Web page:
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Benefits of Brussel
The Brussels sprout is a cultivar in the Gemmifera group of cabbages, grown for its edible buds.
1. Brussel
Brussel sprouts are small, leafy green buds resembling like miniature cabbages in appearance. The buds nonetheless are exceptionally rich sources of protein, dietary fiber, vitamins, minerals, and antioxidants. In fact, a renewed interest is growing about health benefits of these sprouts have to offer. Botanically, the sprouts belong to the same Brassica family of vegetables, which also includes cabbage, collard greens, broccoli, and kale. Scientific name: Brassica oleracea (Gemmifera Group).
2. Description
All cruciferous vegetables provide integrated nourishment across a wide variety of nutritional categories and provide broad support across a wide variety of body systems as well. Brussels sprouts are members of the Brassica family and therefore kin to broccoli and cabbage. They resemble miniature cabbages, with diameters of about 1 inch. They grow in bunches of 20 to 40 on the stem of a plant that grows as high as three feet tall. Brussels sprouts are typically sage green in color, although some varieties feature a red hue.
3. History
While the origins of Brussels sprouts are unknown, the first mention of them can be traced to the late 16th century. They are thought to be native to Belgium, specifically to a region near its capital, Brussels, after which they are named. They remained a local crop in this area until their use spread across Europe during World War I. Brussels sprouts are now cultivated throughout Europe and the United States. In the U.S., almost all Brussels sprouts are grown in California.
4. Cholesterol lowering benefits
Brussels sprouts can provide you with some special cholesterol lowering benefits if you will use a steaming method when cooking them. The fiber related components in Brussels sprouts do a better job of binding together with bile acids in your digestive tract when they ve been steamed. When this binding process takes place, it s easier for bile acids to be excreted, and the result is a lowering of your cholesterol levels. Raw Brussels sprouts still have cholesterol lowering ability just not as much as steamed Brussels sprouts.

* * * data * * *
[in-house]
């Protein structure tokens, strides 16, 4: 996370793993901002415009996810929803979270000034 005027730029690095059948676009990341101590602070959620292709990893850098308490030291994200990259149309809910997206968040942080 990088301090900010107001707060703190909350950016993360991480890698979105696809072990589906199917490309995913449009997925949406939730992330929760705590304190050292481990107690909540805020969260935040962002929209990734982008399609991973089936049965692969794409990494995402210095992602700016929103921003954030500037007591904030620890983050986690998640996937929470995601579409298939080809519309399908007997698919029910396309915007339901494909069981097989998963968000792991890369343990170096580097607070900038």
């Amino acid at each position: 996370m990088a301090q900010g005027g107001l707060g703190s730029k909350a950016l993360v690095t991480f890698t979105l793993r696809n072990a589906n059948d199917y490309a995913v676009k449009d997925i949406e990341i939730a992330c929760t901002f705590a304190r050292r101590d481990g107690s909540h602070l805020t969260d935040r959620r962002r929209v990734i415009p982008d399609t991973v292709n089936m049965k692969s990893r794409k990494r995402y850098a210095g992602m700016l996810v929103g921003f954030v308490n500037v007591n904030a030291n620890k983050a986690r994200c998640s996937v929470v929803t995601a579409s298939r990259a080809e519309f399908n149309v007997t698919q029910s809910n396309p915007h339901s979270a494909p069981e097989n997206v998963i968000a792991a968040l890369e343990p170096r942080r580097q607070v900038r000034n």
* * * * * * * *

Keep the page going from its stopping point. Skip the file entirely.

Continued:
5. Fighting cancer
Since the 1980s, consuming high amounts of cruciferous vegetables like Brussels sprouts has been associated with a lower risk of cancer. More recently, researchers have been able to pinpoint that the sulfur containing compounds (namely sulforaphane) that give cruciferous vegetables their bitter bite are also what give them their cancer fighting power.


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  • Herbal Medicine - Saffron

    Known as: Saffron (E), Kesar (H)
    In India saffron is cultivated in Kashmir and when it is flowering it fills the fields with a fantastic red glow. It is a small perennial growing to about 20cm with violet leaves and each flower producing three stamens. It takes about 160 flowers to produce 1g of dried saffron. Think gynaecology, blood, heart and reproduction when using saffron.

    Benefits:
    Gynaecology It has a nourishing effect on rasa dhatu and an invigorating action on the blood. This can help to bring on delayed menses and increase the flow. It is also used in dysmenorrhoea. It is a wonderful tonic herb that nourishes the deeper tissues. Use with any fertility problems with sukra dhatu deficiency or obstruction . Anaemia Its affinity for the blood and rakta dhatu is complemented by its ability to increase haemoglobin levels. This connection with the blood helps alleviate other symptoms that can arise from anaemia such as heart conditions with pain and liver congestion . Heart Its positive effects on rasa and rakta dhatu actively encourages blood flow through the circulatory system. It is indicated in angina and cardiac congestion. Reproduction It is a renowned aphrodisiac herb that can help treat impotence and low libido. It rejuvenates the sukra dhatu and nourishes the reproductive tissues . Nerves Its nourishing effects subtly feed the nervous and reproductive tissues indicating its use for debilitating and degenerative diseases. Use when there is vata disturbance, depression, majja dhatu deficiency and general nervous debility . Urine It goes directly to mutravahasrotas and a cold infusion is beneficial for painful urination. External As a paste it helps to alleviate discoloration of the skin, acne and eczema. It can also be applied to the forehead to clear headaches caused by vata and cold.
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